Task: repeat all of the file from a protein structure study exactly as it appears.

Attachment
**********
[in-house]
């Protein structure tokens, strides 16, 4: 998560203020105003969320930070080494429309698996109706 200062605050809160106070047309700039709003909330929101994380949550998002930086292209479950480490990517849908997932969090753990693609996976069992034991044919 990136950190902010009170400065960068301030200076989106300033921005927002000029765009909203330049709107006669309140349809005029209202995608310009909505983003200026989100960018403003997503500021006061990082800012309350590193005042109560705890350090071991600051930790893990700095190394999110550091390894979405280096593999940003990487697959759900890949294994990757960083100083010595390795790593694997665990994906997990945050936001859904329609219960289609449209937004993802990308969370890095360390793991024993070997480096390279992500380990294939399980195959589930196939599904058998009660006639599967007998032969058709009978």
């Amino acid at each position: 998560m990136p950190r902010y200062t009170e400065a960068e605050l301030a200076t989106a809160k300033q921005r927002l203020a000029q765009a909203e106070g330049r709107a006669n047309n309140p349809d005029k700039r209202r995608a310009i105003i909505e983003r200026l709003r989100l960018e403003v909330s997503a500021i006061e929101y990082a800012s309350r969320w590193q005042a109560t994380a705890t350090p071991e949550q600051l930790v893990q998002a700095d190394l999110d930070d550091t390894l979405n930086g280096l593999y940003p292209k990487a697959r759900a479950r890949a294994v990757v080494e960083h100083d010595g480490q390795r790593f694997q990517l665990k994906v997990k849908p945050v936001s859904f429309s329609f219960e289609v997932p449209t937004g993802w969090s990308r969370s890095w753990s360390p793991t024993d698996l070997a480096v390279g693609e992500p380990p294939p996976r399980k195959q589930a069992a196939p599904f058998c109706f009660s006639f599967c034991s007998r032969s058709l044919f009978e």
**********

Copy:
[in-house]
């Protein structure tokens, strides 16, 4: 998560203020105003969320930070080494429309698996109706 200062605050809160106070047309700039709003909330929101994380949550998002930086292209479950480490990517849908997932969090753990693609996976069992034991044919 990136950190902010009170400065960068301030200076989106300033921005927002000029765009909203330049709107006669309140349809005029209202995608310009909505983003200026989100960018403003997503500021006061990082800012309350590193005042109560705890350090071991600051930790893990700095190394999110550091390894979405280096593999940003990487697959759900890949294994990757960083100083010595390795790593694997665990994906997990945050936001859904329609219960289609449209937004993802990308969370890095360390793991024993070997480096390279992500380990294939399980195959589930196939599904058998009660006639599967007998032969058709009978």
């Amino acid at each position: 998560m990136p950190r902010y200062t009170e400065a960068e605050l301030a200076t989106a809160k300033q921005r927002l203020a000029q765009a909203e106070g330049r709107a006669n047309n309140p349809d005029k700039r209202r995608a310009i105003i909505e983003r200026l709003r989100l960018e403003v909330s997503a500021i006061e929101y990082a800012s309350r969320w590193q005042a109560t994380a705890t350090p071991e949550q600051l930790v893990q998002a700095d190394l999110d930070d550091t390894l979405n930086g280096l593999y940003p292209k990487a697959r759900a479950r890949a294994v990757v080494e960083h100083d010595g480490q390795r790593f694997q990517l665990k994906v997990k849908p945050v936001s859904f429309s329609f219960e289609v997932p449209t937004g993802w969090s990308r969370s890095w753990s360390p793991t024993d698996l070997a480096v390279g693609e992500p380990p294939p996976r399980k195959q589930a069992a196939p599904f058998c109706f009660s006639f599967c034991s007998r032969s058709l044919f009978e």